OSWEGO, NY – The second public hearing for the Renaissance Charter School project was held Thursday.
Three speakers took the opportunity to express thier opinions on the prpject.
In August 2012, a public hearing to discuss the proposed charter school closed without a single comment. Organizers had received news that their application was not convincing enough in certain areas and it looked like it was not going to be forwarded for approval.
So, they decided to withdraw it, fine tune it and resubmit it in February 2013.
Thursday’s public hearing was required because the charter school is being proposed within the Oswego City School District, explained Bill Foley, Oswego City School District Clerk.
“We are hoping at some point to open this school in Oswego,” said Adrian Ieta, who, along with his wife, Rodica, began the puch for the charter school in late 2011.
The charter school would be publicly funded with an alternative curriculum, based on the classical curriculum adopted by most private schools, he said.
“I support this as a citizen of this city,” Oswego Mayor Tom Gillen added. “It’s nice to have alternatives.”
Gary Mix, interim superintendent of the school district, read from a prepared statement.
“The merits of the historic reforms, including APPR and the Common Core, have tremendous potential to under-achieve, despite the millions of dollars spent and contracted to private vendors due to the inadequacy of such (state) planning and support,” he said.
Charter schools, nationally, have a dismal record of success, he pointed out.
He quoted data showing that 37 percent of charter school students nationally perform significantly worse than students in the corresponding neighborhood public schools. Additionally, 46 percent performed comparatable while only only 17 percent actually performed better.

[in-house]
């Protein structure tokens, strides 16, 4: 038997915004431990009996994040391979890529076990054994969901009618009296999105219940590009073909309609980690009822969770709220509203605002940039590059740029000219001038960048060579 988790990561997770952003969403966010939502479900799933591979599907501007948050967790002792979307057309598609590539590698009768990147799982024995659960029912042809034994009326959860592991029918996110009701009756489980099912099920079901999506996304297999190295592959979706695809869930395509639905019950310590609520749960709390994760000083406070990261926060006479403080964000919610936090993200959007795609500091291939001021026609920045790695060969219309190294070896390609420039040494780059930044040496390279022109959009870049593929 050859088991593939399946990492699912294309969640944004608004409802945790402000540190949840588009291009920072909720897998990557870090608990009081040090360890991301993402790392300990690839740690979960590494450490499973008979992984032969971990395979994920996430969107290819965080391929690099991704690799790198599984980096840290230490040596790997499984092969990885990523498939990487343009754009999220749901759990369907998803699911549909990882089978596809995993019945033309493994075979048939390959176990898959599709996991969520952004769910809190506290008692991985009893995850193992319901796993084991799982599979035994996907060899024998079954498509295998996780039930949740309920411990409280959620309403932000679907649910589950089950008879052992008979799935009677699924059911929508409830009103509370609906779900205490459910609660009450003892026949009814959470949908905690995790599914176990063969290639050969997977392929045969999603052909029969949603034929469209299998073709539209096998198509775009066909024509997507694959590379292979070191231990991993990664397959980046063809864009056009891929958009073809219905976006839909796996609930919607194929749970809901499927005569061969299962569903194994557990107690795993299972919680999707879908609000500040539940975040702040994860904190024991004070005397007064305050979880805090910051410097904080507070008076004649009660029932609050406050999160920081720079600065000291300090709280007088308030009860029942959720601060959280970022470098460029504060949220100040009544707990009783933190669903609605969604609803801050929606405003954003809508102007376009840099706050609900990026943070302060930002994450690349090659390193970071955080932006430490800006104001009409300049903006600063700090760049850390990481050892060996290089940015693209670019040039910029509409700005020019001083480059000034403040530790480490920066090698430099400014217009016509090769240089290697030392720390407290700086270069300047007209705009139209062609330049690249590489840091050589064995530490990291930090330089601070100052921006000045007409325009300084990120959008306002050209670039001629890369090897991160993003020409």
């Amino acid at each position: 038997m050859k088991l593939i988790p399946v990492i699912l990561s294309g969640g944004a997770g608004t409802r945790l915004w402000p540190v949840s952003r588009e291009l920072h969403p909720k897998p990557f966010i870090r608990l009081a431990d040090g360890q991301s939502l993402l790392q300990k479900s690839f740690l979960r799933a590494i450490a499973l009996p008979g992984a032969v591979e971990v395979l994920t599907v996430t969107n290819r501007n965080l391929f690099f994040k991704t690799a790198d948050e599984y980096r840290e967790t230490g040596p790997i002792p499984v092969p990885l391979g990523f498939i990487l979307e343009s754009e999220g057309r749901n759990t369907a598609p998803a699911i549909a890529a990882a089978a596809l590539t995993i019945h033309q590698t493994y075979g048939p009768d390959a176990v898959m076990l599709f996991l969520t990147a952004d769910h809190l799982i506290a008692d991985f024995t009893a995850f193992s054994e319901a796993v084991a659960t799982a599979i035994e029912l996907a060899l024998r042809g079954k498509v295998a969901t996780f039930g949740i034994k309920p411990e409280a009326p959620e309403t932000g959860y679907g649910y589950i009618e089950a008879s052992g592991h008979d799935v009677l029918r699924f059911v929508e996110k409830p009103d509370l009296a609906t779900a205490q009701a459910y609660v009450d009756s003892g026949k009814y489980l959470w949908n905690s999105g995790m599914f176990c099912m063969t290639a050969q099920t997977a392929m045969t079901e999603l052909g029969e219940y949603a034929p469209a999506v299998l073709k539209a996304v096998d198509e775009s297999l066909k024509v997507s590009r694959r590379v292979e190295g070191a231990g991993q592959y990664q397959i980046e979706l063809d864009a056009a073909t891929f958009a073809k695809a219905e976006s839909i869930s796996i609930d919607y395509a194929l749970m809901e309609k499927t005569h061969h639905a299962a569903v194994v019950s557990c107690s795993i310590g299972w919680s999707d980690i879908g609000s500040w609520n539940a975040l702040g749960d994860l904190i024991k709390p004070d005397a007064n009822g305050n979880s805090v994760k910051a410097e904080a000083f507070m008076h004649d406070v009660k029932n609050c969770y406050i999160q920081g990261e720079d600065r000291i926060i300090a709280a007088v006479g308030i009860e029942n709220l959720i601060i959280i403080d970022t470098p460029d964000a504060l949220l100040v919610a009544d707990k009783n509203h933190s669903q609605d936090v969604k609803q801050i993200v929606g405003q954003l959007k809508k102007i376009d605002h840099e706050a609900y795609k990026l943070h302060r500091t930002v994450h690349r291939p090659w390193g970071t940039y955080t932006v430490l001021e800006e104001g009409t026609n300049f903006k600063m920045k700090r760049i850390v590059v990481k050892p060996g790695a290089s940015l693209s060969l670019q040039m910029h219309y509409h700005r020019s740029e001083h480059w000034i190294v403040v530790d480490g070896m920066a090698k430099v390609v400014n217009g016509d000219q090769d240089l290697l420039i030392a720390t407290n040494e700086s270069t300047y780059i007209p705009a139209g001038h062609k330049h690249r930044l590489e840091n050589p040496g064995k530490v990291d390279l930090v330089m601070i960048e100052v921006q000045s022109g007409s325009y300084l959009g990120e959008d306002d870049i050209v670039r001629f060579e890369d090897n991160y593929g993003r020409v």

Studies have shown that charter schools’ achievement is “indistinguishable” from that of traditional public schools; some are very successful, some are troubled and struggling and the rest are somewhere in between – just like traditional public schools.
“Charter school performance really does not live up to the expectations to justify the reduced resources in more needy student populations left in the neighborhood public school,” he said. “Now is not the time to continue experiments with public education. It is, however, time to identify the exsting issues with historic reforms and ensure the appropriate support is provided to correct and move forward to improve the quality of education for all students.”
It’s the wrong time to approve a charter school in Oswego, he concluded.
“I think a charter school would be good for the area because of the flexibilty it offers for education,” Ieta told Oswego County Today following the public hearing.
Following the reviewers’ comments received from the SUNY Charter Schools Institute (regarding their first application), they reviewed and revamp the application to resubmit it.
“It is much better organized,” Ieta explained. “If this does not work, there will be other attempts.”
They hope to hear back from the state in about a month or so, he added.
The original plan was to have the school open in September 2013 and start with grades 5 and 6, to continue into high school. Each year, two new grade 5 classes would be added as the other student progressed into higher grades.
Foley will be accepting written comments (120 E. First St., Oswego) or they may be sent to [email protected]